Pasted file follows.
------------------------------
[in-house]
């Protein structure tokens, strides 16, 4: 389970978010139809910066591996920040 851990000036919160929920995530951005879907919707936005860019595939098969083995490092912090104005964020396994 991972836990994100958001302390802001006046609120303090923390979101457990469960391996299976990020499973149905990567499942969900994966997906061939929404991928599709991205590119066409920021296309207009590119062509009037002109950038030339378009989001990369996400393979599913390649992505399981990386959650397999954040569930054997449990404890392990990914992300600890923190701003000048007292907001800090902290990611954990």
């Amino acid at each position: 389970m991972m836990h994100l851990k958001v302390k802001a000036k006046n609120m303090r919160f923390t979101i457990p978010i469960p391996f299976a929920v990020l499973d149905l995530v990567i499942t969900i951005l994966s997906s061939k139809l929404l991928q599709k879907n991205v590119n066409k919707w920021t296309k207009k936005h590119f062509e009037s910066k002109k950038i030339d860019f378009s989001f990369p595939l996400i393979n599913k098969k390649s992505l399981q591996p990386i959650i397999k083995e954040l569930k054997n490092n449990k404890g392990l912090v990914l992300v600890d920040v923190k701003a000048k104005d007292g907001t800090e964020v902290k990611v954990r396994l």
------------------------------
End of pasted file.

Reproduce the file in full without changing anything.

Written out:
[in-house]
């Protein structure tokens, strides 16, 4: 389970978010139809910066591996920040 851990000036919160929920995530951005879907919707936005860019595939098969083995490092912090104005964020396994 991972836990994100958001302390802001006046609120303090923390979101457990469960391996299976990020499973149905990567499942969900994966997906061939929404991928599709991205590119066409920021296309207009590119062509009037002109950038030339378009989001990369996400393979599913390649992505399981990386959650397999954040569930054997449990404890392990990914992300600890923190701003000048007292907001800090902290990611954990």
């Amino acid at each position: 389970m991972m836990h994100l851990k958001v302390k802001a000036k006046n609120m303090r919160f923390t979101i457990p978010i469960p391996f299976a929920v990020l499973d149905l995530v990567i499942t969900i951005l994966s997906s061939k139809l929404l991928q599709k879907n991205v590119n066409k919707w920021t296309k207009k936005h590119f062509e009037s910066k002109k950038i030339d860019f378009s989001f990369p595939l996400i393979n599913k098969k390649s992505l399981q591996p990386i959650i397999k083995e954040l569930k054997n490092n449990k404890g392990l912090v990914l992300v600890d920040v923190k701003a000048k104005d007292g907001t800090e964020v902290k990611v954990r396994l």